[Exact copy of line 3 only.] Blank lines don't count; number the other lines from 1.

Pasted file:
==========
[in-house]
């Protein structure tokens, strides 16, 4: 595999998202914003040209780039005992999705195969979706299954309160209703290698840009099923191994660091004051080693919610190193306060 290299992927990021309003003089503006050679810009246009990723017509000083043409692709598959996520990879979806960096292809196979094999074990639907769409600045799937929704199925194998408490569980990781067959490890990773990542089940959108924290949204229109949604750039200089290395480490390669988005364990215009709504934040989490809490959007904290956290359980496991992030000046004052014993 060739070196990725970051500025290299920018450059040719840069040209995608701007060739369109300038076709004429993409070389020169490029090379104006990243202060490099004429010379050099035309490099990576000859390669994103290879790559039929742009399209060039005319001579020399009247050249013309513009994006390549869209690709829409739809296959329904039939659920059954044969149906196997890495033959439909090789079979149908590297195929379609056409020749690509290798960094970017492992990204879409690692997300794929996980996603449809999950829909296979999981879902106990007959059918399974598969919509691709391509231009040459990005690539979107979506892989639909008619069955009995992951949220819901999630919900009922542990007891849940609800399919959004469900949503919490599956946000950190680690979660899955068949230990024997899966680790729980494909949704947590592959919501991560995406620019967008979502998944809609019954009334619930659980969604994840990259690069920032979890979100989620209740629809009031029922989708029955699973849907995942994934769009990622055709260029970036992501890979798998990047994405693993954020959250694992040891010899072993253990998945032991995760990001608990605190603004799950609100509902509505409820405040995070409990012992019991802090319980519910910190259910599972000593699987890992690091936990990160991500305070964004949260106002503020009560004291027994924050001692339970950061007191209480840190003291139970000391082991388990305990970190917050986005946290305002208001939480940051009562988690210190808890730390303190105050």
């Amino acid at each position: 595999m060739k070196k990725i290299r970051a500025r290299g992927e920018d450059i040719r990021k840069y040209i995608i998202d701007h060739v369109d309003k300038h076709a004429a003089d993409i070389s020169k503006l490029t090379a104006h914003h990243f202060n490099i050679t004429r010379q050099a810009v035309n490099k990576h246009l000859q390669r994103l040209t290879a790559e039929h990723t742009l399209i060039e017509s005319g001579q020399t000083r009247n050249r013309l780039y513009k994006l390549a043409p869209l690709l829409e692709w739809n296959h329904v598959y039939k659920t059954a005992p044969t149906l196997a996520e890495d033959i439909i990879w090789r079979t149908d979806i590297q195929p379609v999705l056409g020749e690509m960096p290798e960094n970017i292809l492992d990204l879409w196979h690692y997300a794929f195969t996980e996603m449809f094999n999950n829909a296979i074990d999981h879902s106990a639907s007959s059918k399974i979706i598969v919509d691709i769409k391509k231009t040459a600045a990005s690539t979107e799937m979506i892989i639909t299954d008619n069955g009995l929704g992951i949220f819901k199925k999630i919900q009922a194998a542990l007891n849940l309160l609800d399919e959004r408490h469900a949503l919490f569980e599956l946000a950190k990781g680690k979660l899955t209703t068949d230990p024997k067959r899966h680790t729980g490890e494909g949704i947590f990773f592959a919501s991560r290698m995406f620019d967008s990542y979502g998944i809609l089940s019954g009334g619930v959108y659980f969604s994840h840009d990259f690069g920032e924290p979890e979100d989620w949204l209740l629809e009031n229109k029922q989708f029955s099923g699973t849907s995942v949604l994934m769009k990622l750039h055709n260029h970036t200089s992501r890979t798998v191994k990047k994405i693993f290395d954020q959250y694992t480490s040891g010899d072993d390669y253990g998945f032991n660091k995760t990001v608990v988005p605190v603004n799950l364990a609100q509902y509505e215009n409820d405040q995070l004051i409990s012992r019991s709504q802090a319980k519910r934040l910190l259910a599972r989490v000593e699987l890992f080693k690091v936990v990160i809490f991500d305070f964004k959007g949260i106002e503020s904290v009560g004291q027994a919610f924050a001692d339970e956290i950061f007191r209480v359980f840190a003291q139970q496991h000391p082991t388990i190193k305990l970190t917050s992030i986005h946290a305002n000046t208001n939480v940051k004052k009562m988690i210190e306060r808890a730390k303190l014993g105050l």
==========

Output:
């Amino acid at each position: 595999m060739k070196k990725i290299r970051a500025r290299g992927e920018d450059i040719r990021k840069y040209i995608i998202d701007h060739v369109d309003k300038h076709a004429a003089d993409i070389s020169k503006l490029t090379a104006h914003h990243f202060n490099i050679t004429r010379q050099a810009v035309n490099k990576h246009l000859q390669r994103l040209t290879a790559e039929h990723t742009l399209i060039e017509s005319g001579q020399t000083r009247n050249r013309l780039y513009k994006l390549a043409p869209l690709l829409e692709w739809n296959h329904v598959y039939k659920t059954a005992p044969t149906l196997a996520e890495d033959i439909i990879w090789r079979t149908d979806i590297q195929p379609v999705l056409g020749e690509m960096p290798e960094n970017i292809l492992d990204l879409w196979h690692y997300a794929f195969t996980e996603m449809f094999n999950n829909a296979i074990d999981h879902s106990a639907s007959s059918k399974i979706i598969v919509d691709i769409k391509k231009t040459a600045a990005s690539t979107e799937m979506i892989i639909t299954d008619n069955g009995l929704g992951i949220f819901k199925k999630i919900q009922a194998a542990l007891n849940l309160l609800d399919e959004r408490h469900a949503l919490f569980e599956l946000a950190k990781g680690k979660l899955t209703t068949d230990p024997k067959r899966h680790t729980g490890e494909g949704i947590f990773f592959a919501s991560r290698m995406f620019d967008s990542y979502g998944i809609l089940s019954g009334g619930v959108y659980f969604s994840h840009d990259f690069g920032e924290p979890e979100d989620w949204l209740l629809e009031n229109k029922q989708f029955s099923g699973t849907s995942v949604l994934m769009k990622l750039h055709n260029h970036t200089s992501r890979t798998v191994k990047k994405i693993f290395d954020q959250y694992t480490s040891g010899d072993d390669y253990g998945f032991n660091k995760t990001v608990v988005p605190v603004n799950l364990a609100q509902y509505e215009n409820d405040q995070l004051i409990s012992r019991s709504q802090a319980k519910r934040l910190l259910a599972r989490v000593e699987l890992f080693k690091v936990v990160i809490f991500d305070f964004k959007g949260i106002e503020s904290v009560g004291q027994a919610f924050a001692d339970e956290i950061f007191r209480v359980f840190a003291q139970q496991h000391p082991t388990i190193k305990l970190t917050s992030i986005h946290a305002n000046t208001n939480v940051k004052k009562m988690i210190e306060r808890a730390k303190l014993g105050l």